I feel like giving out homework in a job interview is a good way to filter out anyone who is busy being gainfully employed already, and leaves you with a weaker pool on average to draw from.

    Sure there are some stinkers out there, but if you can’t suss that out in an interview that’s on you.

    • @hi65435@discuss.tchncs.deOP
      link
      fedilink
      English
      310 months ago

      In Europe it’s actually quite standard to give take home challenges (1-3h) and leetcode tasks are rare but becoming more common. Also many companies only do 1 or 2 rounds of interviews. (HR and technical) One could also argue that to prepare for leetcode style interviews much more time needs to be invested upfront, at least if it’s not easy questions.

      I would probably not want to avoid any challenge at all, but 1-2h seems reasonable to me. (live or take home)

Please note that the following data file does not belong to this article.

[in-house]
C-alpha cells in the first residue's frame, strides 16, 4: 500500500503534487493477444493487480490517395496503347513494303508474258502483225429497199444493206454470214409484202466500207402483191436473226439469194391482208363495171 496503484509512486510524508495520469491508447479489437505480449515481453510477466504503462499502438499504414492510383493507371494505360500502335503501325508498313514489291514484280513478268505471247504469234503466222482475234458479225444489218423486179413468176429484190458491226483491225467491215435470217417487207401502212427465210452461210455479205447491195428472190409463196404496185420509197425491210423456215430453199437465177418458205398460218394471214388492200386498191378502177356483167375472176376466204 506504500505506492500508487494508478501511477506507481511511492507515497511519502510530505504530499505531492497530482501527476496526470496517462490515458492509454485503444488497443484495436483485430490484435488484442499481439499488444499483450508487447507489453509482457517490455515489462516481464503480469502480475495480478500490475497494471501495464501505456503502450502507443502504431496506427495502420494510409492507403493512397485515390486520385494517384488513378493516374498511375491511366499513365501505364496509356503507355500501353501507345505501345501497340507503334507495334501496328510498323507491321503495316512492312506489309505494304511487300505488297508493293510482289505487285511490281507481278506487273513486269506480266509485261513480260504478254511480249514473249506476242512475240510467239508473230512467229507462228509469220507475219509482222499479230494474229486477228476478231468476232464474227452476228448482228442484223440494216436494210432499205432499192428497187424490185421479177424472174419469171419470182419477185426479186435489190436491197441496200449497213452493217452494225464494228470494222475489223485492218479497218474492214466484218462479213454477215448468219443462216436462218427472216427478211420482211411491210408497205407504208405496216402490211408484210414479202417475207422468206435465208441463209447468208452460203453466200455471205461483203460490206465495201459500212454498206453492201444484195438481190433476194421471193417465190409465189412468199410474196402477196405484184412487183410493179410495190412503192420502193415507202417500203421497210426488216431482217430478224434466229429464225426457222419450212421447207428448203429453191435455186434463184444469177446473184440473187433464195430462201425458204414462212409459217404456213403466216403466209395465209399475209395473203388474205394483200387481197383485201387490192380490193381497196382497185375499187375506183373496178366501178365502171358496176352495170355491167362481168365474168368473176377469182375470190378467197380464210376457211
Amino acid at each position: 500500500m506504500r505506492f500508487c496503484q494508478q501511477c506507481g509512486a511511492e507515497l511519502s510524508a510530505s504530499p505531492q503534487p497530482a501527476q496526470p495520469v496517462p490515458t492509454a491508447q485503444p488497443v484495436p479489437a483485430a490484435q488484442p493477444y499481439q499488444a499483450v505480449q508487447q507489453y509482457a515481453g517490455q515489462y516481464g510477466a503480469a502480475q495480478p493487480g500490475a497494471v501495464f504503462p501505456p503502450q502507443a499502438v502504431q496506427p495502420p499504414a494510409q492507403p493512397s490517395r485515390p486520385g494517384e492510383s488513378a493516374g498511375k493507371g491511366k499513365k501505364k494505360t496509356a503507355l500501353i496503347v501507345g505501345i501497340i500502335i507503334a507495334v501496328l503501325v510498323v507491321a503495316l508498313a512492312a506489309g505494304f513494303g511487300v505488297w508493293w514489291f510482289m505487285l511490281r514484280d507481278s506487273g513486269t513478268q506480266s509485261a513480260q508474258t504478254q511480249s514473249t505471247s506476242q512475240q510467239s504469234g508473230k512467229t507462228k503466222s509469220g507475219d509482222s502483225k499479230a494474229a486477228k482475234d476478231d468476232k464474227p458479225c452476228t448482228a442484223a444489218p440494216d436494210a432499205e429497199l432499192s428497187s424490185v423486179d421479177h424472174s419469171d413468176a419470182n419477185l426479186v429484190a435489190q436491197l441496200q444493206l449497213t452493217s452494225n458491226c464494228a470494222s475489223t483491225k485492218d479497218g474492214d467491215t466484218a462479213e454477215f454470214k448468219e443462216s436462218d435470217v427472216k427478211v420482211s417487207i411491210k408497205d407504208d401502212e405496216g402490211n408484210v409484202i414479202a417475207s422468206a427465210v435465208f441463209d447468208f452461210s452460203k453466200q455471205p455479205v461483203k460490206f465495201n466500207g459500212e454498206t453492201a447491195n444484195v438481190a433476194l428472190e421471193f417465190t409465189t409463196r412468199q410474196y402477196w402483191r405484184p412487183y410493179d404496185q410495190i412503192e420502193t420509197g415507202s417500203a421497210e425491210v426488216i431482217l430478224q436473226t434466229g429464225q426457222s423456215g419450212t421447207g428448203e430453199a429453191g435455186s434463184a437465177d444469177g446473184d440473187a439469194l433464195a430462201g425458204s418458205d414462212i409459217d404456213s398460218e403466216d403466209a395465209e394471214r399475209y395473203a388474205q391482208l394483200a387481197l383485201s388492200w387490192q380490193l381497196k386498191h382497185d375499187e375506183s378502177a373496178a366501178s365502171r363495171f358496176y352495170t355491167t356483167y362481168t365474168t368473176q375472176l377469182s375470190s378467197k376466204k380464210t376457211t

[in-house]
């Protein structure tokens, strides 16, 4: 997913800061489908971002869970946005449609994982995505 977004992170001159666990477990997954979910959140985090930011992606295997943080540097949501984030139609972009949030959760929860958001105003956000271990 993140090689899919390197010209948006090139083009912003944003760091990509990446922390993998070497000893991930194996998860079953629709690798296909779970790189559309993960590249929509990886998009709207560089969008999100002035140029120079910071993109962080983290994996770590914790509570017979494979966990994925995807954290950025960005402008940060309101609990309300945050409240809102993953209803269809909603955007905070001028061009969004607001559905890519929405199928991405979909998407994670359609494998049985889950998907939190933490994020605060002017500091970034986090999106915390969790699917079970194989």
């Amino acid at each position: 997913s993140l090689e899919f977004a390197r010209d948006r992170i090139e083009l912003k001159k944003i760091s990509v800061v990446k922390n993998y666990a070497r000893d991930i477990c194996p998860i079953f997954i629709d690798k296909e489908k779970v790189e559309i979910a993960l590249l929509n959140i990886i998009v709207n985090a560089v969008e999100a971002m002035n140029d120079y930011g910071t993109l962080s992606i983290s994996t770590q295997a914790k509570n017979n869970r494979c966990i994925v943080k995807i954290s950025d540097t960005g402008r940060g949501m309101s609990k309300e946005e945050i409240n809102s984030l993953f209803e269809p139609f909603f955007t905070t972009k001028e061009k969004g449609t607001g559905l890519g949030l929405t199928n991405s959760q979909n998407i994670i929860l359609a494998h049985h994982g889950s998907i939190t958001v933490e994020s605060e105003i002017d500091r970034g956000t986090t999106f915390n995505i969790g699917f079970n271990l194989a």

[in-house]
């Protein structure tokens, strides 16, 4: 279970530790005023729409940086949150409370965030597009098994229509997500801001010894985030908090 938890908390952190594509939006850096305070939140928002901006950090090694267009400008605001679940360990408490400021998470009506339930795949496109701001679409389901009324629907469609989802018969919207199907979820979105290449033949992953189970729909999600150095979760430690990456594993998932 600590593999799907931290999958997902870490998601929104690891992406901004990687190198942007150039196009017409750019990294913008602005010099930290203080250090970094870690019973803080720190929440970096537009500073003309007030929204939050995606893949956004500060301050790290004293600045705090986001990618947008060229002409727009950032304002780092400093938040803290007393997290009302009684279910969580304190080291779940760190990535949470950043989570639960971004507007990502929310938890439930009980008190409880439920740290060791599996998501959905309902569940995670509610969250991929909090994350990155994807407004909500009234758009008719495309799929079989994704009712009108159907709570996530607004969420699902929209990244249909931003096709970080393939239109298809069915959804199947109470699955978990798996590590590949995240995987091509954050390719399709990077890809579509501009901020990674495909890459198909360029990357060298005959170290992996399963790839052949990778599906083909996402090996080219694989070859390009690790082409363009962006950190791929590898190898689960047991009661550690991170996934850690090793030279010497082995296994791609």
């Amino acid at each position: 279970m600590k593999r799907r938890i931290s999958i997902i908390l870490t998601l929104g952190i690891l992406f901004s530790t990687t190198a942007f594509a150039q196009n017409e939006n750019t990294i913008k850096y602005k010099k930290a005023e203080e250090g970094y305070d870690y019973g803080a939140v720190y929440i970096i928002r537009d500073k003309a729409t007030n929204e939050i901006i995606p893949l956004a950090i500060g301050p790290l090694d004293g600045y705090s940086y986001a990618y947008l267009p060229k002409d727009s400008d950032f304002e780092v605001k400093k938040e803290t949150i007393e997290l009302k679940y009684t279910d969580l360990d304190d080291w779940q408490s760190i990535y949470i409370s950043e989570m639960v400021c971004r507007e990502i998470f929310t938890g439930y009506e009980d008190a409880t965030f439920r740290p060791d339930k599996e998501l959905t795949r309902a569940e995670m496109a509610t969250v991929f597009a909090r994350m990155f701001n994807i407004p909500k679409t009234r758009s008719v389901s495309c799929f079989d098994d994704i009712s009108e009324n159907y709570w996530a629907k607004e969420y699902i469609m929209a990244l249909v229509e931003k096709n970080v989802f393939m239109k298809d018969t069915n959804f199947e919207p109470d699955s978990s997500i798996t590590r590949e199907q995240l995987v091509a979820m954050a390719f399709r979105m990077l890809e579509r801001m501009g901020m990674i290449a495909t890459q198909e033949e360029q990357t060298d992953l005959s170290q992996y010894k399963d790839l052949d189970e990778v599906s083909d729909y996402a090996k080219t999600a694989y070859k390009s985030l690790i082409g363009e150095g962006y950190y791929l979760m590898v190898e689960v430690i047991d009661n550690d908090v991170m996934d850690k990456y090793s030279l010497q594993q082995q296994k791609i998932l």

• @nibblebit@programming.dev
    link
    fedilink
    English
    6
    edit-2
    10 months ago

    So what we do is, between the first and second interview we have new candidates recreate Twitter over the span of a week. We stress that they can put in as much time into it as you want. By no means does the site need to be functional at all by the second interview. If they spend 30 minutes thinking about it and are able to have a decent conversation, great! 30h assignment is a bit much and a programmer with that kind of time, is a bit of a red flag actually.

    The point of the assignment, for me, is not to have some barrier of entry for a candidate. Instead, I use the assignment to:

    1. Have something to talk about
    2. See how good they are at structurally dissecting the problem
    • Do they get bogged down in details
    • In what order do they attack the problem
    1. Are able to effectively communicate some basic concepts around web-development